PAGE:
Unfortunately, many children will find themselves grappling with an eating disorder at some point in adolescence. Once you realize that your young boy or girl is struggling with this issue, it’s important to learn what you should do in order to facilitate recovery and restore your child’s holistic wholeness. Luckily, there are several strategies you can deploy to generate these restorative outcomes. Here are three of them:

1. Secure Professional Help

The first and most important step in helping your child heal from an eating disorder is ensuring that she or he attains professional help. This step is imperative because eating disorders are clinical diseases and they necessitate that your child attain ongoing, involved care from licensed professionals. In a treatment facility such as Reasons Eating Disorder Center, your child will gain access to physicians, family therapists, psychologists, registered nurses, and registered dietitians.

Be sure to do thorough research on treatment facilities before enrolling your child into the rehabilitation center. This step is important because each facility may offer unique services that prove particularly beneficial in light of your child’s temperament and proclivities. For example, some recovery facilities will feature creative art and somatic therapies like dance movement therapy, art therapy, creative writing, music therapy, and drama therapy.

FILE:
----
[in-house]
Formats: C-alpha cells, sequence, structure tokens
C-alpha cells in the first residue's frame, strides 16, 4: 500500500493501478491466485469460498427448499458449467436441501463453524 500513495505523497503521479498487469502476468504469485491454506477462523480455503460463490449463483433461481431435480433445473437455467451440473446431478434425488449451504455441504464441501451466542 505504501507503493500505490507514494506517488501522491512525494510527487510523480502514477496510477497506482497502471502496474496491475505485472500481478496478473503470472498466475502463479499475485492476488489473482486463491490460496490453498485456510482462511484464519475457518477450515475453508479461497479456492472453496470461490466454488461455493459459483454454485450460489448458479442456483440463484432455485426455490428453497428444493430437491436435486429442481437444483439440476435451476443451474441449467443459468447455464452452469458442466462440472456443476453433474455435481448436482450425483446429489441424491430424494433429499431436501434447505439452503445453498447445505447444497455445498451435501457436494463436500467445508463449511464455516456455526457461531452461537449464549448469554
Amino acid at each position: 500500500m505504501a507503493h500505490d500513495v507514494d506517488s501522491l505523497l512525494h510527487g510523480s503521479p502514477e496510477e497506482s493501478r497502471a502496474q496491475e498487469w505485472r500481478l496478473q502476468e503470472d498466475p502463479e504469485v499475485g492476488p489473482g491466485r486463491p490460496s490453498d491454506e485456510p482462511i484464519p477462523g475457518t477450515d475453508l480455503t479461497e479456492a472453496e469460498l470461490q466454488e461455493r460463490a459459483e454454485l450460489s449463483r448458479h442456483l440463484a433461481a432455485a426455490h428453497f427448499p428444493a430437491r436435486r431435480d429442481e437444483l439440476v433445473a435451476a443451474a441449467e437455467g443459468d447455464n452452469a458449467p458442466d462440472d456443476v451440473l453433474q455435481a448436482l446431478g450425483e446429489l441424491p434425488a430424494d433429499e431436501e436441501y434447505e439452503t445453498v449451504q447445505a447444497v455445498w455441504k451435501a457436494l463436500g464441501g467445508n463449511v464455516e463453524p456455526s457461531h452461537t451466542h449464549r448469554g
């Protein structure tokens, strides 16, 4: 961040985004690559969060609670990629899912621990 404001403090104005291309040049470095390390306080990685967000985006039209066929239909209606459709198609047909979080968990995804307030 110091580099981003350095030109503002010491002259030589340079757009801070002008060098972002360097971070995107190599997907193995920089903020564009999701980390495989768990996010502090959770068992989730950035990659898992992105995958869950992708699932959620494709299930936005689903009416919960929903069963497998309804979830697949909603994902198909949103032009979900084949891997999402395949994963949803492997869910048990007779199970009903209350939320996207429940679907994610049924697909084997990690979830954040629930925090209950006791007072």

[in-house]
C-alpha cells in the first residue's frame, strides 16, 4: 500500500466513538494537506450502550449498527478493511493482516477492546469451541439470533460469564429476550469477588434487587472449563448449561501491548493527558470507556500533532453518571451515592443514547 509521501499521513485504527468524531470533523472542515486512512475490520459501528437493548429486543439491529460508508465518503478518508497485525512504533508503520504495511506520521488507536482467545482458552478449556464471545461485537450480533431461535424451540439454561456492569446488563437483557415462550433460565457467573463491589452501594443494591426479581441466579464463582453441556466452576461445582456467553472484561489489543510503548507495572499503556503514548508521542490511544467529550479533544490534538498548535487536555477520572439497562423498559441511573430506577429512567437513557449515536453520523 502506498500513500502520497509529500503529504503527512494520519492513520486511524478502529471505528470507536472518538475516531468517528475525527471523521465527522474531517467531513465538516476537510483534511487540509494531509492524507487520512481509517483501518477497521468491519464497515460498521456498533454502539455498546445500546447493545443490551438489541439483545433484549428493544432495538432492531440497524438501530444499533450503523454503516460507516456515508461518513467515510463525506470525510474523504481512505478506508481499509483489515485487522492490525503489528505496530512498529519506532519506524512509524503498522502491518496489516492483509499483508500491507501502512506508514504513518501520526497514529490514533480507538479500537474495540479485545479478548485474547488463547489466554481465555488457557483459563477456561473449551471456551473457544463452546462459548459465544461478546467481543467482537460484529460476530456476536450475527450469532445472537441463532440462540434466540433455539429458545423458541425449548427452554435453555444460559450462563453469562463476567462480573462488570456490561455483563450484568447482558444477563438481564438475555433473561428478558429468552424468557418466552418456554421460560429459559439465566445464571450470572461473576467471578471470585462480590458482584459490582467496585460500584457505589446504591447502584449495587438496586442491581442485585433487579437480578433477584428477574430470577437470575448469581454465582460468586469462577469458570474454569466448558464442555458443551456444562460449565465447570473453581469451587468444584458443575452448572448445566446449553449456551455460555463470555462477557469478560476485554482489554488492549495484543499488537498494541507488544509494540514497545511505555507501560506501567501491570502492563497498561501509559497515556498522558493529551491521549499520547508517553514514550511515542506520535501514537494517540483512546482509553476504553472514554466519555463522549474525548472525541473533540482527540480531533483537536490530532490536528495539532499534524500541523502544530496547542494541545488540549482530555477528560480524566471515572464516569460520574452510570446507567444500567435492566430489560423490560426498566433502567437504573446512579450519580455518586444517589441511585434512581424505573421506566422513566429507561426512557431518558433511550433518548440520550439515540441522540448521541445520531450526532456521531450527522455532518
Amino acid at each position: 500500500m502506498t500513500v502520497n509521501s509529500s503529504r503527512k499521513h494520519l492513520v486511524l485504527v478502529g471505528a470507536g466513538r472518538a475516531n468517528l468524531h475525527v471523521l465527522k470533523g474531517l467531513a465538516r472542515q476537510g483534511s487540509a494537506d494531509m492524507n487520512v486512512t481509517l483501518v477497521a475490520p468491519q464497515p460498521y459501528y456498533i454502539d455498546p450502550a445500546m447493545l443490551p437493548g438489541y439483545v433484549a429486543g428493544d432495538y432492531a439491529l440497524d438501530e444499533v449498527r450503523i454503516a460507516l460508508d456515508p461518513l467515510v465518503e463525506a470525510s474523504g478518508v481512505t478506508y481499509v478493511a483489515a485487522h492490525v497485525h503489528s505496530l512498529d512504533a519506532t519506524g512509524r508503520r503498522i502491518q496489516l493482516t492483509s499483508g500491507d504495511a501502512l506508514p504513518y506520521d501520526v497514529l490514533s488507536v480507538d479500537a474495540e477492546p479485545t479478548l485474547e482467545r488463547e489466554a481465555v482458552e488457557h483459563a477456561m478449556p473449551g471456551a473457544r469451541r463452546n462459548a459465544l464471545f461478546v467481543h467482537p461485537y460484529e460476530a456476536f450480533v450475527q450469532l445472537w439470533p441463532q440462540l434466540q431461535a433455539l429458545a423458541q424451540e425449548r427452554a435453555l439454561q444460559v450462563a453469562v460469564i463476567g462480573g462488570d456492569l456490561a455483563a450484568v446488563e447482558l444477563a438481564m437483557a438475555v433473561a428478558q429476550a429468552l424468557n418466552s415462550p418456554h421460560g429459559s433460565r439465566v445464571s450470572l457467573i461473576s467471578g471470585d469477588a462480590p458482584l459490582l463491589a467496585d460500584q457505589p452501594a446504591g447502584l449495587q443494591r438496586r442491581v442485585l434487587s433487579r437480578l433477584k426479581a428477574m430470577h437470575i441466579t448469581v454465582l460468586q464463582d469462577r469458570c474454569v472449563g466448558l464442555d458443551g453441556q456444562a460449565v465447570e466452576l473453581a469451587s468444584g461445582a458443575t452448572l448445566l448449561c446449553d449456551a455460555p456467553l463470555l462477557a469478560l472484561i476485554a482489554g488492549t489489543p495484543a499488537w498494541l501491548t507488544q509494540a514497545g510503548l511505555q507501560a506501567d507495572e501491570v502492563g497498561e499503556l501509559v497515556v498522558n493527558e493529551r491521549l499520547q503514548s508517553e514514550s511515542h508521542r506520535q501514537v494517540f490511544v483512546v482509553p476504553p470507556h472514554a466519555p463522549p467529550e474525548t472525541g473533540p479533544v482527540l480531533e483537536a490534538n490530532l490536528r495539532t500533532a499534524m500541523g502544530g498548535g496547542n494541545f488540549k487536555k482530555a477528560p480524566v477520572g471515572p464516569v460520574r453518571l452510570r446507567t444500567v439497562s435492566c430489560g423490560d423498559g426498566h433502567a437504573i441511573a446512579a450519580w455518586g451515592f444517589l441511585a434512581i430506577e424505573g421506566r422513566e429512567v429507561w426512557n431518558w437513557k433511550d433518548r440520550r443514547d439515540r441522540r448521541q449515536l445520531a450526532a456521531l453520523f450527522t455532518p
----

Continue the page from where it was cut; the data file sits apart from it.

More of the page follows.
2. Educate Yourself about Eating Disorders

Outside of securing professional help for your child, educating yourself about eating disorders is one of the most important, effective strategies you can implement. This technique works because it empowers you to attain a clearer, deeper understanding of some of the underlying causes leading to eating disorders as well as the unique challenges that your child may face throughout each stage of recovery. For example, Kids Health notes that there are specific physical activities that might put a child at greater risk for developing an eating disorder. Some of them include wrestling, ice skating, ballet, gymnastics, and cheerleading.

3. Maintain a Non-Judgmental Approach

As you help your child deal with and recover from the eating disorder, be sure to maintain a non-judgmental approach. Adopting this approach is important because when an individual perceives that their behavior is being interpreted as immoral, regressive, or somehow “bad” by another person, they will oftentimes withdraw. Because sustained interaction with your child is necessary to truly help her or him, you do not want to exhibit behaviors that increase the likelihood of your child keeping emotions bottled up inside. Understand that a supportive, non-judgmental outlook would involve the use of statements like “I love you no matter what” and the omission of phrases like “Everyone else is able to eat in a balanced way. Why can’t you?” Note that there is research evidence which indicates that the non-judgmental approach to dealing with eating disorders engenders higher recovery rates.

If your child has an eating disorder and you want them to recover fully, know that you can play an instrumental role in facilitating the desired outcome. To get your child on the road to holistic healing and wholeness right now, use the strategies and systems outlined above!